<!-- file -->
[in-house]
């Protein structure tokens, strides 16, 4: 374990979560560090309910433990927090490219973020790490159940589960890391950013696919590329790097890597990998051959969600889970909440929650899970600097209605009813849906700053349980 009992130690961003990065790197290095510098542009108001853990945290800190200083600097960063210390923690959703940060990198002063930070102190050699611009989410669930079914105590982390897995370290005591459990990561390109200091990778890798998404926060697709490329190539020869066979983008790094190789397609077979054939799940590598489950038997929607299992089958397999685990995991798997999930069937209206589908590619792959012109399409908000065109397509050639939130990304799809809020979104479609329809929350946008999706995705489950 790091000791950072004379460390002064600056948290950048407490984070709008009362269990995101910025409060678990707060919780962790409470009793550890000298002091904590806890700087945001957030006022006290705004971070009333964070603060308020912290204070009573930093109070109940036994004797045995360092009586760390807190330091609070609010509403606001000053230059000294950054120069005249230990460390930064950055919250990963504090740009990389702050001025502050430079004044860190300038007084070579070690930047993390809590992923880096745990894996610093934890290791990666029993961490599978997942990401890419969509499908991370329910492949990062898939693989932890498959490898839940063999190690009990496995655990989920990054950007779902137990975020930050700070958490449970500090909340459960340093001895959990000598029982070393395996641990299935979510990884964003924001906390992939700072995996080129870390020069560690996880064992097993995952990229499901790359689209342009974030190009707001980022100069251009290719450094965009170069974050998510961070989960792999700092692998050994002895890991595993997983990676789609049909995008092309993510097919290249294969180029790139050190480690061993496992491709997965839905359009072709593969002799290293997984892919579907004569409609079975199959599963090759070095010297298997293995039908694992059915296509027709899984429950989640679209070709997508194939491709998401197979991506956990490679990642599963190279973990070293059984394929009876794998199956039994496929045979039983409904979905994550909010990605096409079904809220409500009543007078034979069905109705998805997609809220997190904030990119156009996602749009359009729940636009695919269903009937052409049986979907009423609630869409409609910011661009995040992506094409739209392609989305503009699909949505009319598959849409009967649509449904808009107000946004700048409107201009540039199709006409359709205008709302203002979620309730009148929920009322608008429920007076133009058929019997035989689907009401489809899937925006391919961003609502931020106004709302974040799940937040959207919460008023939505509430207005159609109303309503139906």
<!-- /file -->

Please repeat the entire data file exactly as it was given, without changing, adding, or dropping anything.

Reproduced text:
[in-house]
């Protein structure tokens, strides 16, 4: 374990979560560090309910433990927090490219973020790490159940589960890391950013696919590329790097890597990998051959969600889970909440929650899970600097209605009813849906700053349980 009992130690961003990065790197290095510098542009108001853990945290800190200083600097960063210390923690959703940060990198002063930070102190050699611009989410669930079914105590982390897995370290005591459990990561390109200091990778890798998404926060697709490329190539020869066979983008790094190789397609077979054939799940590598489950038997929607299992089958397999685990995991798997999930069937209206589908590619792959012109399409908000065109397509050639939130990304799809809020979104479609329809929350946008999706995705489950 790091000791950072004379460390002064600056948290950048407490984070709008009362269990995101910025409060678990707060919780962790409470009793550890000298002091904590806890700087945001957030006022006290705004971070009333964070603060308020912290204070009573930093109070109940036994004797045995360092009586760390807190330091609070609010509403606001000053230059000294950054120069005249230990460390930064950055919250990963504090740009990389702050001025502050430079004044860190300038007084070579070690930047993390809590992923880096745990894996610093934890290791990666029993961490599978997942990401890419969509499908991370329910492949990062898939693989932890498959490898839940063999190690009990496995655990989920990054950007779902137990975020930050700070958490449970500090909340459960340093001895959990000598029982070393395996641990299935979510990884964003924001906390992939700072995996080129870390020069560690996880064992097993995952990229499901790359689209342009974030190009707001980022100069251009290719450094965009170069974050998510961070989960792999700092692998050994002895890991595993997983990676789609049909995008092309993510097919290249294969180029790139050190480690061993496992491709997965839905359009072709593969002799290293997984892919579907004569409609079975199959599963090759070095010297298997293995039908694992059915296509027709899984429950989640679209070709997508194939491709998401197979991506956990490679990642599963190279973990070293059984394929009876794998199956039994496929045979039983409904979905994550909010990605096409079904809220409500009543007078034979069905109705998805997609809220997190904030990119156009996602749009359009729940636009695919269903009937052409049986979907009423609630869409409609910011661009995040992506094409739209392609989305503009699909949505009319598959849409009967649509449904808009107000946004700048409107201009540039199709006409359709205008709302203002979620309730009148929920009322608008429920007076133009058929019997035989689907009401489809899937925006391919961003609502931020106004709302974040799940937040959207919460008023939505509430207005159609109303309503139906």